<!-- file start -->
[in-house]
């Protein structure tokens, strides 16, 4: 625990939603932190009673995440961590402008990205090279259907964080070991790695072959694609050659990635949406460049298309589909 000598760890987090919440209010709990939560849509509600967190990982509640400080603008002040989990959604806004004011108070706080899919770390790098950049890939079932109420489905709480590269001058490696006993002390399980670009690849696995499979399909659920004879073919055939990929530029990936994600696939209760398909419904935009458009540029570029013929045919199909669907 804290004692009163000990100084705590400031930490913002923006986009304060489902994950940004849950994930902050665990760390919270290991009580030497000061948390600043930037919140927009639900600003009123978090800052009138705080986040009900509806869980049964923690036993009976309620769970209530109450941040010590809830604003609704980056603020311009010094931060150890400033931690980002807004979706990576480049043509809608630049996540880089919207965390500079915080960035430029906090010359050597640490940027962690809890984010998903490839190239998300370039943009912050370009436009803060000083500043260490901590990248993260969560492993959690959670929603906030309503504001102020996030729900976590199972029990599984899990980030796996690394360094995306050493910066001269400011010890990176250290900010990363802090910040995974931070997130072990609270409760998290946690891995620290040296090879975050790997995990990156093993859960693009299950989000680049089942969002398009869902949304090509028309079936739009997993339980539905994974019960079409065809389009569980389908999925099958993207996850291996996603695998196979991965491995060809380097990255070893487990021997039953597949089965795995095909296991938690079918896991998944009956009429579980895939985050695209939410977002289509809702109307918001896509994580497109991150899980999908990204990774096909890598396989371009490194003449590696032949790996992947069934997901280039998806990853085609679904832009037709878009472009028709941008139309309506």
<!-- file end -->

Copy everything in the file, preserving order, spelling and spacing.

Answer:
[in-house]
């Protein structure tokens, strides 16, 4: 625990939603932190009673995440961590402008990205090279259907964080070991790695072959694609050659990635949406460049298309589909 000598760890987090919440209010709990939560849509509600967190990982509640400080603008002040989990959604806004004011108070706080899919770390790098950049890939079932109420489905709480590269001058490696006993002390399980670009690849696995499979399909659920004879073919055939990929530029990936994600696939209760398909419904935009458009540029570029013929045919199909669907 804290004692009163000990100084705590400031930490913002923006986009304060489902994950940004849950994930902050665990760390919270290991009580030497000061948390600043930037919140927009639900600003009123978090800052009138705080986040009900509806869980049964923690036993009976309620769970209530109450941040010590809830604003609704980056603020311009010094931060150890400033931690980002807004979706990576480049043509809608630049996540880089919207965390500079915080960035430029906090010359050597640490940027962690809890984010998903490839190239998300370039943009912050370009436009803060000083500043260490901590990248993260969560492993959690959670929603906030309503504001102020996030729900976590199972029990599984899990980030796996690394360094995306050493910066001269400011010890990176250290900010990363802090910040995974931070997130072990609270409760998290946690891995620290040296090879975050790997995990990156093993859960693009299950989000680049089942969002398009869902949304090509028309079936739009997993339980539905994974019960079409065809389009569980389908999925099958993207996850291996996603695998196979991965491995060809380097990255070893487990021997039953597949089965795995095909296991938690079918896991998944009956009429579980895939985050695209939410977002289509809702109307918001896509994580497109991150899980999908990204990774096909890598396989371009490194003449590696032949790996992947069934997901280039998806990853085609679904832009037709878009472009028709941008139309309506």